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Leeds Rhinos’ scrum-half Courtney Hill is at home discussing the exciting talent pool of women and girls playing cricket in Yorkshire.
With rugby league currently in stasis due to Covid-19, I’m giving her a call about the coaching she’s been doing with the Yorkshire Cricket Board over a couple of years.
If you don’t know Courtney’s back story, she was a pace bowler for Brisbane Heat in the Women’s Big Bash League before moving to Leeds and launching her rugby league career.
However, cricket was never far away:
‘Initially, I was working with Pro Coach doing holiday camps and courses. Then I got involved with county age group girls teams. Since then, it’s just grown and developed. I now work across most of the girls and women’s pathways. It definitely gives you an overview of different standards.’
Courtney’s involvement comes at a time of change. There is a new women’s elite domestic structure, split into 8 regions, with Yorkshire-based cricketers representing the north.
Advent of elite domestic women’s cricket
There will be an initial 25 players as the first wave of professional domestic cricketers with the aim to top that up to 40.
If you didn’t know, women’s county cricket has been amateur for years with only the now-defunct Kia Super League as the means to earn a wage until now.
We saw Linsey Smith, Hollie Armitage and Beth Langston awarded Regional Retainers for the north east at the back end of June. The squad will be coached by Danielle Hazell, North East Region Head Coach.
This season, there will be the Rachael Heyhoe Flint Trophy with the Northern Diamonds (Yorkshire, Durham and Northumberland combined) taking part as one of the eight teams.
For Courtney Hill, the impetus in terms of exposure and actually playing cricket as a job paid illustrates the art of the possible: ‘I hope what the new structure provides for these girls will be really exciting for them.’
‘Covid has put a real hand brake on the momentum that women’s cricket was gaining. It’s the old saying that ‘You can’t be what you can’t see.’ These young girls need to see that it’s a genuine pathway into the professional set-up.’
As someone who’s been a very successful professional sportswoman, I’m curious to know how Courtney sees her cricket coaching and what she likes about it?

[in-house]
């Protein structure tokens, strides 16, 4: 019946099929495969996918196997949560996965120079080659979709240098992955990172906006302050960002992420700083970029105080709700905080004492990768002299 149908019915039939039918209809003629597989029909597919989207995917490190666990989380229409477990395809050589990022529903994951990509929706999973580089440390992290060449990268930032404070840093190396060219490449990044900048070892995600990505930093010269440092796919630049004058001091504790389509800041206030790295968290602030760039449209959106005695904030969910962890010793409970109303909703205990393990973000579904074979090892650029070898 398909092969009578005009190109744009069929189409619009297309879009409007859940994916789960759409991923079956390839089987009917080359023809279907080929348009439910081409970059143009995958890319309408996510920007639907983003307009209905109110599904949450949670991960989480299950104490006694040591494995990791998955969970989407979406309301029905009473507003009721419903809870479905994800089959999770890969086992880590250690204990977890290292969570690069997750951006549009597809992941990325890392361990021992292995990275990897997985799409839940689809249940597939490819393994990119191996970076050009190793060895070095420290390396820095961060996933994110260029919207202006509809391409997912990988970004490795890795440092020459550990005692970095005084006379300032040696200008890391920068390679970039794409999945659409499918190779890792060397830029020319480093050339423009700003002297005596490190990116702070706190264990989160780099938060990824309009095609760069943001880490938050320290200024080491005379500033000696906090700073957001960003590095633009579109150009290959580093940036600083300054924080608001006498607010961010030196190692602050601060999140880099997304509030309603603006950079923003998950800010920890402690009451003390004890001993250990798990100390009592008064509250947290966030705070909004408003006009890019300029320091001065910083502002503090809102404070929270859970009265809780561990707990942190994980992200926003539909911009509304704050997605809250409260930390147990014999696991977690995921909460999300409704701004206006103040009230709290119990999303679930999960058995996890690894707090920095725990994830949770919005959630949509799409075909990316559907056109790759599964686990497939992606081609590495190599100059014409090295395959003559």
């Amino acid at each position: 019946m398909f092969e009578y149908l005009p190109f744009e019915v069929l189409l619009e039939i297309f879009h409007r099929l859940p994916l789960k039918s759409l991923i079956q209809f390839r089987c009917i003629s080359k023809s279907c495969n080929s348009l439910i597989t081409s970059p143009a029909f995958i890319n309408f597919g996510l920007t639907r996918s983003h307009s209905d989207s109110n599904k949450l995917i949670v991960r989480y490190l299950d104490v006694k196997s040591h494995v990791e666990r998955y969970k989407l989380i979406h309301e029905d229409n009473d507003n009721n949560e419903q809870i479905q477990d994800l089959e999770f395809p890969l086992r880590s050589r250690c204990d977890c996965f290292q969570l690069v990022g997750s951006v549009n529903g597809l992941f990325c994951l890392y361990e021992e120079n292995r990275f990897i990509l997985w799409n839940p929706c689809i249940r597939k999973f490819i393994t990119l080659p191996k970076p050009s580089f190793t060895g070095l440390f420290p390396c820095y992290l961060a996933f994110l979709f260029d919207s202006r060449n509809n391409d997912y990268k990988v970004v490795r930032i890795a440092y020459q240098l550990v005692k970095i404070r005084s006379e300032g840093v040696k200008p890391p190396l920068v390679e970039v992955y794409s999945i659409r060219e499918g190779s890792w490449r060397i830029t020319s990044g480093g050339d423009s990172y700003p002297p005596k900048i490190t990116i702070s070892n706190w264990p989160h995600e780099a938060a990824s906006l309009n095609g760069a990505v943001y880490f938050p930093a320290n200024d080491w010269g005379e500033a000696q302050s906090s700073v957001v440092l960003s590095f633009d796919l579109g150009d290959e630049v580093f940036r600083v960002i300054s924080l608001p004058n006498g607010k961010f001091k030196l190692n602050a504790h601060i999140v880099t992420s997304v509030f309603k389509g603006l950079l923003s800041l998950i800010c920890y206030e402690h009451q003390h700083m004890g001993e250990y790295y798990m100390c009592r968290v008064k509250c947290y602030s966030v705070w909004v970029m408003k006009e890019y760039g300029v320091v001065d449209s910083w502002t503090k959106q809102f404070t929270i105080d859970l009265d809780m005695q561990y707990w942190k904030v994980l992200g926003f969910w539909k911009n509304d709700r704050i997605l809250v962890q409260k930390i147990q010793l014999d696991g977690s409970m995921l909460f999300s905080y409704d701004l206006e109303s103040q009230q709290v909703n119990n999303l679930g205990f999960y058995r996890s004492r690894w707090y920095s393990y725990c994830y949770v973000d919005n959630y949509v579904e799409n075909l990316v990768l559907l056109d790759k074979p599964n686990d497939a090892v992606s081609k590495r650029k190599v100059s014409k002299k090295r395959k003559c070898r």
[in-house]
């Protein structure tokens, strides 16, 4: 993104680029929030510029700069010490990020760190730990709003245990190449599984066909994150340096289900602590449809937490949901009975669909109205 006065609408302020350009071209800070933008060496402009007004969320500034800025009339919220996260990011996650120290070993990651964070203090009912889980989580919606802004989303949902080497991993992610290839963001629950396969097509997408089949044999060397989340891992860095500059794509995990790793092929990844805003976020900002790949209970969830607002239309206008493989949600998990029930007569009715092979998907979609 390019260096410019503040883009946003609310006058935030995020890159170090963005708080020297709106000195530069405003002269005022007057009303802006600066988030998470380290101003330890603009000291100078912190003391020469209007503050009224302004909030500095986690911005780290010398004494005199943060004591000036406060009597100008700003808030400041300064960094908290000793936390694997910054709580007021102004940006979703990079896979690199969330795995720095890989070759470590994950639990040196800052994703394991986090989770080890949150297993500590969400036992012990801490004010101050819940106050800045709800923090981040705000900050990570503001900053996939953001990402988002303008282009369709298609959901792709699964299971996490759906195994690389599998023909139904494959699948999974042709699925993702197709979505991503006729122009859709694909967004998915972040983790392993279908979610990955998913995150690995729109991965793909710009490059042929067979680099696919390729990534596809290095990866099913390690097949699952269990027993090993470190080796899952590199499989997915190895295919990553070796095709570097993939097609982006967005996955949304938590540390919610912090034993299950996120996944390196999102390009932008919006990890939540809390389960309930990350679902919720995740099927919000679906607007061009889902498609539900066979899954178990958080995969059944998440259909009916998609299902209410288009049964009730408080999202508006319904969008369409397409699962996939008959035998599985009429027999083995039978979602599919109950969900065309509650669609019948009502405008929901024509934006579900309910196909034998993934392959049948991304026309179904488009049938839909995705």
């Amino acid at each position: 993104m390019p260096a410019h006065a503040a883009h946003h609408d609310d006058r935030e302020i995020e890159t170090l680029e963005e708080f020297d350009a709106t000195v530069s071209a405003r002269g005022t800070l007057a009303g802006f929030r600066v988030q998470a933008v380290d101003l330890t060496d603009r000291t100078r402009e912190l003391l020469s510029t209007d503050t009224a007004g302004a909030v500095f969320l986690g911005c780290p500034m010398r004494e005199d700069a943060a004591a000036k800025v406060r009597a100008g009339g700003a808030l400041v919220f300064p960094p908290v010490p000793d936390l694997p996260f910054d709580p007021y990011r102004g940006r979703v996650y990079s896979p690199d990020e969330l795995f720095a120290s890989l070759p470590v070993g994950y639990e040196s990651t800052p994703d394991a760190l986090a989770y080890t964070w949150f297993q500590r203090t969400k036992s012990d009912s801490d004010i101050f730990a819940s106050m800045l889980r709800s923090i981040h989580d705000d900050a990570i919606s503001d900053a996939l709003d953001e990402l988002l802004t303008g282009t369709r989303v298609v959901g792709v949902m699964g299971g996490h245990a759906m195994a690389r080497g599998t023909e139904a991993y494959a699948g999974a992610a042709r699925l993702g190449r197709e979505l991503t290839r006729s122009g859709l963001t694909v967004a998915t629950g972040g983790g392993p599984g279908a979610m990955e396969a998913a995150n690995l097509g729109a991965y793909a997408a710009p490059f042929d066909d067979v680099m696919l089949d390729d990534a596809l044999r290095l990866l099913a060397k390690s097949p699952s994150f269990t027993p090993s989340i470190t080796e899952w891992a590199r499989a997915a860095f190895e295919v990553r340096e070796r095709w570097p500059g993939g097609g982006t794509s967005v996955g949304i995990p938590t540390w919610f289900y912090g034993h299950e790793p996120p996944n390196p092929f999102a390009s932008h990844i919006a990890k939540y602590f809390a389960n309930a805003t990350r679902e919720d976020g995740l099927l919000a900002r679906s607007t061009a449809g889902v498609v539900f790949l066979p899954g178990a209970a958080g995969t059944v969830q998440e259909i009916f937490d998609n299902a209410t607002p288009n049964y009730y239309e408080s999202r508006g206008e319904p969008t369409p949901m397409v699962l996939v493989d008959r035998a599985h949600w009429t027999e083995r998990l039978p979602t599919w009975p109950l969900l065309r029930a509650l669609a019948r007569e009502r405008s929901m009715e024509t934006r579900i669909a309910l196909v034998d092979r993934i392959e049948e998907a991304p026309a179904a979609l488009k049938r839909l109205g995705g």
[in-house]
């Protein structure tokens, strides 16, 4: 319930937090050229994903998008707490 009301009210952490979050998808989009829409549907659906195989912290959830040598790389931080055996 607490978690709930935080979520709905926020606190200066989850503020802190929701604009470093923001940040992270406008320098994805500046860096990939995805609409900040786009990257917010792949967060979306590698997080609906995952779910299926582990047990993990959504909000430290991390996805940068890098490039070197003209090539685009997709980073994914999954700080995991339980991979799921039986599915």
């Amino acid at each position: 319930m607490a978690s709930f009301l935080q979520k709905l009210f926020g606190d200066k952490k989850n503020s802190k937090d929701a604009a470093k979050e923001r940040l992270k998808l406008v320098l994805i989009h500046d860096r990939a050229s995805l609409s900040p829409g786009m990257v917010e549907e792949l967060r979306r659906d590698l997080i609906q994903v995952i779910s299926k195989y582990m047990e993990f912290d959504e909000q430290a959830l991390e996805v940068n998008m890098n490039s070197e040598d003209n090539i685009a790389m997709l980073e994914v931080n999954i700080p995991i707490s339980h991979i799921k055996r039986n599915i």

‘It’s given me a chance to meet so many new people, make a connection in Yorkshire and be part of the community. I think it’s as simple as sharing your passion with others.’
As a former teacher in Australia, passing on her experience and knowledge so that someone else enjoys cricket as much as she has is a simple but laudable aim.
Paying it forward
We get to chatting about cricket influences. I can remember a cricket coach at my junior school called Andrew Kennedy who played for Lancashire in the 1970s.
He was continually supportive despite the fact that I showed a complete ineptitude with spinning a cricket ball.
For Courtney, coaching is teaching and the ability to help nurture interest in sport:
‘A teacher makes it enjoyable with energy, passion and enthusiasm. I hope that I’ve been able to do that for some local girls around Yorkshire. As a kid, I had a wonderful coach. She inspired and encouraged me to try. All I want to do is pay it forward.’
At the moment, girls cricket around Yorkshire is centred on training and friendlies, rather than league competitions.
But it’s welcome nonetheless. Whether it’s boys or girls cricket, coronavirus has meant there’s now limited time outdoors to retain that connection to the game and keep it current.
The YCB has put together a programme of training and games for the Girls county age-group teams.
Women’s club cricket in 2020
There are also women’s club games happening as teams arrange their own fixtures. Wrenthorpe, Saxton, Doncaster Town, Alne and Sessay all spring to mind.
As for Courtney, she’s playing the waiting game until the resumption of rugby league with Leeds Rhinos Women.
Thankfully, there’s coaching and cricket to also turn her hand to. When we talked, Hill was due to head down to have a bowl at Saxton and pondering whether to join a local cricket club.
Having already had a hit in the nets at North Leeds CC in Roundhay Park, I doubt there’ll be a shortage of interest.
Yorkshire Women CCC are @YorkshireWomen on Twitter plus there’s Yorkshire Women & Girls League on Facebook.
This sponsored article is part of Cricket Yorkshire’s partnership with the Yorkshire Cricket Board. If the mood takes you, click to read Cricket Yorkshire’s policy on sponsored content and our current partners.**